By NAN Contributor
News Americas, Port of Spain, Trinidad, Tues. December 20, 2016: Researchers from both a Caribbean and US agency have identified one disease as the second leading cause of death across the Caribbean. Here are six major findings from the study by the Caribbean Public Health Agency (CARPHA) and the US Centers for Disease Control (CDC), that was published in the Morbidity and Mortality Weekly Report (MMWR).
1: Deaths From Five Type Of Cancers Is Higher Than The US
Researchers found that the rates of death from cervical cancer, breast, prostate and colon cancer are 2-9 times higher in the Caribbean compared to the United States. Only lung cancer was higher in the USA.
2: Prostate Cancer Accounted For A Significant Percentage Of Cancer Deaths
The study reported that prostate cancer, a common cause of death among Caribbean men, accounted for 18-47 percent of cancer deaths. In fact, researchers found that prostate cancer was the leading cause of death among men of African descent from the Caribbean.
3: Lung Cancer Was Second Highest Cause Of Cancer Deaths Among Men
Lung cancer accounted for 5-24 percent of cancer deaths and was the second highest cause of cancer deaths among Caribbean men.
4: Breast Cancer Is Main Cause Of Cancer Death Among Caribbean Women
Breast cancer was found to be the main cause of cancer death among females accounting for 14-30 percent of cancer deaths – two times higher compared to the USA.
5: Another Cancer Causing Deaths Is Colon And Rectum Cancer
The researchers found that for both men and women, colon and rectum cancers are the third most common cause of cancer death in the Caribbean.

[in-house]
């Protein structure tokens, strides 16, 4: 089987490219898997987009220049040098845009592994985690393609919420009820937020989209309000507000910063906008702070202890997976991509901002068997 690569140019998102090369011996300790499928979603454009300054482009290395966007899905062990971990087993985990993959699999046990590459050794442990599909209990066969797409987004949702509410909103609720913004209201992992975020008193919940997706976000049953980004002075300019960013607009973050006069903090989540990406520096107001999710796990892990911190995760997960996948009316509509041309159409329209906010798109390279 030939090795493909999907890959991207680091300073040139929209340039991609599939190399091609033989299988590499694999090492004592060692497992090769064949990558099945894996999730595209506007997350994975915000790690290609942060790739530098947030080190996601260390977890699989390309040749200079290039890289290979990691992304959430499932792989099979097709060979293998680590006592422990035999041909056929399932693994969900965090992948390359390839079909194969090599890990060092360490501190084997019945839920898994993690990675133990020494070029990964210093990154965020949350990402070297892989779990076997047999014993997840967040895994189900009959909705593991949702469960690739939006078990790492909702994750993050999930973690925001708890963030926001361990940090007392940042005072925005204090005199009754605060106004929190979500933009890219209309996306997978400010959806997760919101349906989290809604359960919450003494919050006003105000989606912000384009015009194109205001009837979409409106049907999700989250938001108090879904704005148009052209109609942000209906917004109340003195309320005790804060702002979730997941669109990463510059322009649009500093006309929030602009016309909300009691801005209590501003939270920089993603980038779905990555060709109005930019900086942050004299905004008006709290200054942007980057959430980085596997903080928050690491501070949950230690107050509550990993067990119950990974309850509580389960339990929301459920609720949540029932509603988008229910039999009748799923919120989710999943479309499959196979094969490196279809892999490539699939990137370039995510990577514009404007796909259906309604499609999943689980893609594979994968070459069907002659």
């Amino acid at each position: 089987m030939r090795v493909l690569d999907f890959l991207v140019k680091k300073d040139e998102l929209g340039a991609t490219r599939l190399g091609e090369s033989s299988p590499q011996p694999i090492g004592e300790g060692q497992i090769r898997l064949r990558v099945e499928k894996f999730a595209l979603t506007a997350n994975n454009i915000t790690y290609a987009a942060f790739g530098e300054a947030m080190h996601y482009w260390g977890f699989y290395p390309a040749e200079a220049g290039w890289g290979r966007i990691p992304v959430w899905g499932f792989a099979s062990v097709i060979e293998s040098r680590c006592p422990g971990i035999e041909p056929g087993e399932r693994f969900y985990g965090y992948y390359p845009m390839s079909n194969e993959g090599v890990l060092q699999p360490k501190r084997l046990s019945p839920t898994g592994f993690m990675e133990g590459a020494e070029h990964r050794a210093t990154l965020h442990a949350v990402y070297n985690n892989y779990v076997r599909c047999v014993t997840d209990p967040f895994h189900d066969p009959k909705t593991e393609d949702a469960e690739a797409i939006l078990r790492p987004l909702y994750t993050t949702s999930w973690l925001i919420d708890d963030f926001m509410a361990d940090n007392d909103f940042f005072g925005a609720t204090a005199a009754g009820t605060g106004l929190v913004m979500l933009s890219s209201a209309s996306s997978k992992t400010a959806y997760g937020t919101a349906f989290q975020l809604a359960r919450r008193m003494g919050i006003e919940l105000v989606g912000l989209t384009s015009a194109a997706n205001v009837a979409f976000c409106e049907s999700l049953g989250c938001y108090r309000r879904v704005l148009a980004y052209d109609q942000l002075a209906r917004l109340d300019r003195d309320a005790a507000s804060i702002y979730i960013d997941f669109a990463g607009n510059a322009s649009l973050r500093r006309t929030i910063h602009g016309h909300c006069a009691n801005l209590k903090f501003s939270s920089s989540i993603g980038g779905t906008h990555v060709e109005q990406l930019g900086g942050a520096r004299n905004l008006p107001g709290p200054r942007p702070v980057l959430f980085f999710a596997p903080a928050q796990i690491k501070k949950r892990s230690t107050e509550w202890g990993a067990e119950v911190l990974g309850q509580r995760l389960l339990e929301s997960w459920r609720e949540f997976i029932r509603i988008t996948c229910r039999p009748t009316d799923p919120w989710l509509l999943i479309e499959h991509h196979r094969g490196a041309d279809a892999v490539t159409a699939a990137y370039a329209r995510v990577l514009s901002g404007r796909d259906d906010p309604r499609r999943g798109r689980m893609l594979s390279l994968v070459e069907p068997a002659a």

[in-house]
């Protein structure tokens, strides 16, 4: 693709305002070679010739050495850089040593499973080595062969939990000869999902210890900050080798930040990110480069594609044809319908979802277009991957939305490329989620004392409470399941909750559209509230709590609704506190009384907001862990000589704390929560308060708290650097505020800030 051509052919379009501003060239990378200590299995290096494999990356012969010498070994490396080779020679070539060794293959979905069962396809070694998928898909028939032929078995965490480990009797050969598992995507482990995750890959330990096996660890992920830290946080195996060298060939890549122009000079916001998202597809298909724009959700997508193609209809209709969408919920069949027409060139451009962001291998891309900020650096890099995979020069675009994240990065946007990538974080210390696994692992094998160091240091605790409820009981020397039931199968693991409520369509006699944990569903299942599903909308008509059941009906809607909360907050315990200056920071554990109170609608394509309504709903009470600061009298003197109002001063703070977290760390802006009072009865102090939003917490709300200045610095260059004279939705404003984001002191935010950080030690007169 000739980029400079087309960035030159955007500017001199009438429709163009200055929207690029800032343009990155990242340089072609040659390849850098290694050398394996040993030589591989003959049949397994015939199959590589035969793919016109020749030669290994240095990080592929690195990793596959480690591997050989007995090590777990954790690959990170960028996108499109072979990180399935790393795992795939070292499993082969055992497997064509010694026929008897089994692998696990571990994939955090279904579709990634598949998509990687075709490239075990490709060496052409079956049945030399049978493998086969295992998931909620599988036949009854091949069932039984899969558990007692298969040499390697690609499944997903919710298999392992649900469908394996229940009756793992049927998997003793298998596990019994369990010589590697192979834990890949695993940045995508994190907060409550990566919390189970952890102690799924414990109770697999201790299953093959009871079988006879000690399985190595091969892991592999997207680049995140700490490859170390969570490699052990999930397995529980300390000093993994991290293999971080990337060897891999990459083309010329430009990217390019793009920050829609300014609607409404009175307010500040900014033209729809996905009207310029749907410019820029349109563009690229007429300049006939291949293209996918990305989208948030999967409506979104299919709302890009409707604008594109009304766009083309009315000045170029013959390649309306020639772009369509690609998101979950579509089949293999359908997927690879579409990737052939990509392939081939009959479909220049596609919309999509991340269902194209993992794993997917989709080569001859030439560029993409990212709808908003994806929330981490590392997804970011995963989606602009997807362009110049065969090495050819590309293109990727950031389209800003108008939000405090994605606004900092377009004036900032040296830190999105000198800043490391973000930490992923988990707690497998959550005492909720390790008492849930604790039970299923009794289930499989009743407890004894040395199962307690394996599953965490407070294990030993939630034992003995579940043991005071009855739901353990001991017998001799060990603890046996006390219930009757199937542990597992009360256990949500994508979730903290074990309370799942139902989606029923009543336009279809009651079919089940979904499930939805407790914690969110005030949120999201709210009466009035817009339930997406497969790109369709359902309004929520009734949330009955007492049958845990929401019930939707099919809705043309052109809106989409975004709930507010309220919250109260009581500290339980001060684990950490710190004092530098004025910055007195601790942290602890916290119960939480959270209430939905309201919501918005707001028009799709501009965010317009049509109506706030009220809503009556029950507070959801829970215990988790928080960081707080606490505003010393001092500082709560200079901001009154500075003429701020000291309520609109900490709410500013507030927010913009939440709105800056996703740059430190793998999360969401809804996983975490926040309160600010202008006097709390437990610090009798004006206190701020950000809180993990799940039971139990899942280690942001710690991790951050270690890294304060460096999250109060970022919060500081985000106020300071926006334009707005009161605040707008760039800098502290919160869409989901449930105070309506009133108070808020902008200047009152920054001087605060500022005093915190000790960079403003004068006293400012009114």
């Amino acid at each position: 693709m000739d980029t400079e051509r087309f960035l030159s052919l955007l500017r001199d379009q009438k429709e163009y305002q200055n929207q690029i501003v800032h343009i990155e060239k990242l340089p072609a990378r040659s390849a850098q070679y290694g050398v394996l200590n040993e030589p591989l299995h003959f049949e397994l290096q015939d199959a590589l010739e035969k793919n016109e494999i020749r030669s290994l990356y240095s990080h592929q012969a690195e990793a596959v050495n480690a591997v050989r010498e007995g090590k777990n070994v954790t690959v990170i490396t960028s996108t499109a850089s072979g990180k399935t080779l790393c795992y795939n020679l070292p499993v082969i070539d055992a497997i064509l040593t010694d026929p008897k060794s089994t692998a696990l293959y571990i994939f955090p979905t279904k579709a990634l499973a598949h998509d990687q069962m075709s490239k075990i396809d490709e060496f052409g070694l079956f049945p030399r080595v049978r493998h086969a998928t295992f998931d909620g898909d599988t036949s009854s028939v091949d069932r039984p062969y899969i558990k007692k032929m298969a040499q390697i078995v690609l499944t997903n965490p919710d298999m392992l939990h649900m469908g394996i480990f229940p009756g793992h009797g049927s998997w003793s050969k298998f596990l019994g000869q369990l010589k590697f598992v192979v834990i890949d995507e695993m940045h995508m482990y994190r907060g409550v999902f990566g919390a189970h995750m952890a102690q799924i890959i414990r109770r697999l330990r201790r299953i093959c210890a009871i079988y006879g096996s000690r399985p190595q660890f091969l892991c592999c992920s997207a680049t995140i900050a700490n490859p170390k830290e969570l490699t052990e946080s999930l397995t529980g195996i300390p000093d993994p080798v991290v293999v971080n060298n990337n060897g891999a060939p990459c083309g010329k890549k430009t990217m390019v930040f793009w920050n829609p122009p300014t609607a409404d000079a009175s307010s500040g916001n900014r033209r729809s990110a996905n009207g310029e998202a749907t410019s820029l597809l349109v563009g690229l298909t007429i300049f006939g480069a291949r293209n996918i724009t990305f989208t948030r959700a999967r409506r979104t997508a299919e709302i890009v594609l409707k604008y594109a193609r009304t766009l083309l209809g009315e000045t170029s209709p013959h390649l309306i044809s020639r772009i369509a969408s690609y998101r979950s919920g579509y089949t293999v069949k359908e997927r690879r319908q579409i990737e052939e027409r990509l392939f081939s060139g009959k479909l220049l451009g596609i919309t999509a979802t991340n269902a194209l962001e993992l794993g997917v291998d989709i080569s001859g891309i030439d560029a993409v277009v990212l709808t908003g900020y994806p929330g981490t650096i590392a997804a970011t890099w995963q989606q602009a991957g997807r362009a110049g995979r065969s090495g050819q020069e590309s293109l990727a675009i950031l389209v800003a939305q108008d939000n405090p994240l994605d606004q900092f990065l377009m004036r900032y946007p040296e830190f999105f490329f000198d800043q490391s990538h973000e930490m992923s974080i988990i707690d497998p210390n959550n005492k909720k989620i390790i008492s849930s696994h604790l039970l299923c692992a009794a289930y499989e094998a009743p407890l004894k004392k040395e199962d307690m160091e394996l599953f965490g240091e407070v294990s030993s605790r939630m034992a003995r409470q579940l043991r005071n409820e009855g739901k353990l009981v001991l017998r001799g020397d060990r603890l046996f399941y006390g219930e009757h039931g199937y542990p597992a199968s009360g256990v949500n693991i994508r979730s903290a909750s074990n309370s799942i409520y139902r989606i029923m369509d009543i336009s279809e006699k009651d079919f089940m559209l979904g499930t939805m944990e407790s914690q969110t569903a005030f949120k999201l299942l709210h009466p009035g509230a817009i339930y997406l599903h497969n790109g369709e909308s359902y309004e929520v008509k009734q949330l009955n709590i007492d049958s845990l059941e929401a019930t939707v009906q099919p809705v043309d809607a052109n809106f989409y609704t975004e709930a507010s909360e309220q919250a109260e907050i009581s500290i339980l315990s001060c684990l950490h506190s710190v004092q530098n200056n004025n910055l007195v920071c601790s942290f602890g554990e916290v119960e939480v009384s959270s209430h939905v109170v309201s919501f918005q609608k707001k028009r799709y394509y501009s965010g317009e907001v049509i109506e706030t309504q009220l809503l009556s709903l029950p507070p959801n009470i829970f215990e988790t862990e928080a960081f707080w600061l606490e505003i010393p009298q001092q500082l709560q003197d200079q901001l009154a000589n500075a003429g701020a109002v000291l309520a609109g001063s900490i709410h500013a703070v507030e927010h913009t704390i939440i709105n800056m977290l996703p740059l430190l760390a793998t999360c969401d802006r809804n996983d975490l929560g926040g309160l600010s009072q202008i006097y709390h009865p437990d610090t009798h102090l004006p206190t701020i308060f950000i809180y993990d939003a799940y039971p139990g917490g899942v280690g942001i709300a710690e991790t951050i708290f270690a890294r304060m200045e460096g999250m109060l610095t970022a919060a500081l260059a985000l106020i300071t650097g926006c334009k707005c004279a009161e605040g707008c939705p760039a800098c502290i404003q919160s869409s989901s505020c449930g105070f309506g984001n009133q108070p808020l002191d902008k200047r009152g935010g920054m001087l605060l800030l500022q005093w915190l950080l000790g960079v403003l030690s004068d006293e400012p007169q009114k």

6: Early Detection Can Help
The leading causes of cancer deaths in the Caribbean can be reduced through prevention, screening, early detection, and effective treatment for cervical, breast and colorectal cancers, researchers said. Prevention measures include avoiding use of tobacco, limiting alcohol use, eating a diet rich in fruits and vegetables, keeping a healthy weight, and being physically active.
“The large number of deaths from these types of cancers is very alarming since they are mostly preventable. Breast cancer can be detected early and treated successfully. Cervical cancer is perhaps the most preventable through education, vaccination against the human papilloma virus (HPV), screening, early detection and treatment,” said Dr James Hospedales, Executive Director, Caribbean Public Health Agency.”Research has shown that adopting healthy lifestyle choices can contribute to the reduction of cancer cases and as a consequence deaths and costs from the disease in our region.”